The Daily Mail reported in January that HMRC’s High Net Worth Unit are investigating at least two dozen leading clubs to look at how perks are being dealt with for players like Rooney, Terry and Lampard through The Football Clubs Employment Issues Questionnaire. This questionnaire, which HMRC refuses to discuss with journalists, asks 181 questions of financial directors of clubs, including whether WAGs are on the payroll, the use of freebie match tickets and corporate hospitality for players and their families, accounting practices for testimonials, tax treatments of Man of the Match awards, Christmas Parties for the staff... Particular focus is bound to be targetted at the payment of foreign players.
The newspaper also revealed how players like Wayne Rooney at Manchester United are helping fund an Enterprise Zone in a Business Park in Newcastle upon Tyne to take advantage of tax relief, such are the lengths that these highly paid earners will go to, to avoid paying 50% PAYE.
And of course in the highest profile case of them all, two weeks ago former Portsmouth FC Manager, Harry Redknapp, former chairman Milan Mandaric and former Chief Executive Peter Storrie were cleared in court of tax evasion charges after a 5 year long investigation.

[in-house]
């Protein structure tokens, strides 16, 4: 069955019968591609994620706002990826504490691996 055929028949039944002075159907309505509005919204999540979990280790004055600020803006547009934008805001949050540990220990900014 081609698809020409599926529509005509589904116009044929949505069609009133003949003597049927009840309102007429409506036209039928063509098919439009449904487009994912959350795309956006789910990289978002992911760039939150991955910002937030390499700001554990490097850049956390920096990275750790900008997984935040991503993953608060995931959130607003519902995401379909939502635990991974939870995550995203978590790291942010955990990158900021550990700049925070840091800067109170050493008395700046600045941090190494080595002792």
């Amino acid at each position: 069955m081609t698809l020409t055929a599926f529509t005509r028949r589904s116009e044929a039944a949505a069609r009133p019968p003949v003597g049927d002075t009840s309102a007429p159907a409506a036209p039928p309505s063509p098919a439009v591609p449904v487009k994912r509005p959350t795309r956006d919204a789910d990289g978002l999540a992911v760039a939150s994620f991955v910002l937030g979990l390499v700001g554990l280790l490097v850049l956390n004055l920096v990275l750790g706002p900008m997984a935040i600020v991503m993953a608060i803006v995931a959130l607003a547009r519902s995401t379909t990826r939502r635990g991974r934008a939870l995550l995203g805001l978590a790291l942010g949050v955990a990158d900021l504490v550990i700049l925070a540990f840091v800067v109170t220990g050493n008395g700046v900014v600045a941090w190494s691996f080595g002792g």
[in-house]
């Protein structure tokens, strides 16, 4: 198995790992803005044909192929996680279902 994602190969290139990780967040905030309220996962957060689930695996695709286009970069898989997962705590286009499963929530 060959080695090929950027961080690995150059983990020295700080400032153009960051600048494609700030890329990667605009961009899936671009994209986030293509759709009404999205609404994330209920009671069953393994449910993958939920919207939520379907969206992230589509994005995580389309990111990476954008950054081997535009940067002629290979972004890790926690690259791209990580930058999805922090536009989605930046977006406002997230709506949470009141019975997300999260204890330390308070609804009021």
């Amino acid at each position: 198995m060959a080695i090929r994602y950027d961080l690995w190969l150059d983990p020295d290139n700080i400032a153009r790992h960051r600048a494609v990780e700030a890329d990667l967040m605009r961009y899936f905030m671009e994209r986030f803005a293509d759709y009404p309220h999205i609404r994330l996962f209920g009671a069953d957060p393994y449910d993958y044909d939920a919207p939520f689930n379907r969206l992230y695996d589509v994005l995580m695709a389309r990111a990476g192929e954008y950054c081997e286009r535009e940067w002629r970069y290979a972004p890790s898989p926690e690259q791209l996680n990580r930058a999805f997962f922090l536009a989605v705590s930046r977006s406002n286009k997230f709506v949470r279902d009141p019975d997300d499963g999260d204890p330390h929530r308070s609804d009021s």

Redknapp was charged with secreting transfer bonuses in an offshore account in the full knowledge he should be paying tax but jurors unanimously found him not guilty.
It is believed that the cost of bringing the case may have cost HMRC £1.5million but in a statement, Chris Martin, HMRC’s Assistant Director, Criminal Investigations, said he had ‘no regrets’ about pursuing the case. It was, he said, ‘vitally important’ that the facts were put before a jury for their consideration’.
So there is no sign of a thawing in relations and nothing to suggest the tension and challenges won’t carry on unabated. We can expect UK football clubs to continue to be firmly in the target of the taxman.
And what of supporters? This is a real challenge for the country’s football fans. As voters they call for the Government to tackle large scale tax evaders and tax avoiders, with popular campaigns against Vodafone and Top Shop on High Streets across Britain and big support for Robin Hood taxes. They want to see a clamp down on tax evasion at a time when ordinary people are facing cuts in pay, income and local services.
Equally many fans decry the obscene salaries paid to top flight footballers and the huge transfer fees being asked for some players and want to see a return to more modest times.
It is when these two desires collide that it becomes a real challenge.
If it is your football club facing administration, being deducted points, maybe even being relegated, losing foreign players, struggling with transfers, it is inevitable that you will want to see the taxman’s focus shifted somewhere else and for your club to stave off collapse. (And conversely, we have all seen entries on football fan websites, hoping that a club that a fan’s team is traditionally competitive with, should go bust, never to be seen again. A rather unattractive and ultimately self-defeating Schadenfreude if ever there was one)
Abraham Lincoln reminded us that only two things are certain in life, death and taxes. And of course it was Bill Shankly who once said “Some people think football is a matter of life and death, but it is more important than that” and between those two stools, the conundrum will continue to sit.